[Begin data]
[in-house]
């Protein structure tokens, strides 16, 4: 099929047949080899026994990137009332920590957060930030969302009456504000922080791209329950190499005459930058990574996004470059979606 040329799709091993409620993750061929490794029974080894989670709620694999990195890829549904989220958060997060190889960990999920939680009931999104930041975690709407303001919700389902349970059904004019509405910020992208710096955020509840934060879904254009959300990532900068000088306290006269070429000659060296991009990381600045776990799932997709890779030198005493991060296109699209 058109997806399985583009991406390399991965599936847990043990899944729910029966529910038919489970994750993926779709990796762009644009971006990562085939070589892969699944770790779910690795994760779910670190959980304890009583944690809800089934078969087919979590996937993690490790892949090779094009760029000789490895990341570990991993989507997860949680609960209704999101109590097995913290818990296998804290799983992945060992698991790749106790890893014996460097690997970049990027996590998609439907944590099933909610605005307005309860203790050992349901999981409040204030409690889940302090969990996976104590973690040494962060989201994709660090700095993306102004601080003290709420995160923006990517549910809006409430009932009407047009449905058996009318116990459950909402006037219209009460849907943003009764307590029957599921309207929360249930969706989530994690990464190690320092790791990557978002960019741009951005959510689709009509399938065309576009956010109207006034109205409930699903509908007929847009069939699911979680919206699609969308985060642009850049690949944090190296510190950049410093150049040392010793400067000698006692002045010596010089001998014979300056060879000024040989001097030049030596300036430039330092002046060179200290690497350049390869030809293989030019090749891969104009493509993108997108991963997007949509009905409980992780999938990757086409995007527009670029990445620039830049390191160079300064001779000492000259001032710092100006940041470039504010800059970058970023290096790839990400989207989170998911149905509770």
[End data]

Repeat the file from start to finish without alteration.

[in-house]
């Protein structure tokens, strides 16, 4: 099929047949080899026994990137009332920590957060930030969302009456504000922080791209329950190499005459930058990574996004470059979606 040329799709091993409620993750061929490794029974080894989670709620694999990195890829549904989220958060997060190889960990999920939680009931999104930041975690709407303001919700389902349970059904004019509405910020992208710096955020509840934060879904254009959300990532900068000088306290006269070429000659060296991009990381600045776990799932997709890779030198005493991060296109699209 058109997806399985583009991406390399991965599936847990043990899944729910029966529910038919489970994750993926779709990796762009644009971006990562085939070589892969699944770790779910690795994760779910670190959980304890009583944690809800089934078969087919979590996937993690490790892949090779094009760029000789490895990341570990991993989507997860949680609960209704999101109590097995913290818990296998804290799983992945060992698991790749106790890893014996460097690997970049990027996590998609439907944590099933909610605005307005309860203790050992349901999981409040204030409690889940302090969990996976104590973690040494962060989201994709660090700095993306102004601080003290709420995160923006990517549910809006409430009932009407047009449905058996009318116990459950909402006037219209009460849907943003009764307590029957599921309207929360249930969706989530994690990464190690320092790791990557978002960019741009951005959510689709009509399938065309576009956010109207006034109205409930699903509908007929847009069939699911979680919206699609969308985060642009850049690949944090190296510190950049410093150049040392010793400067000698006692002045010596010089001998014979300056060879000024040989001097030049030596300036430039330092002046060179200290690497350049390869030809293989030019090749891969104009493509993108997108991963997007949509009905409980992780999938990757086409995007527009670029990445620039830049390191160079300064001779000492000259001032710092100006940041470039504010800059970058970023290096790839990400989207989170998911149905509770």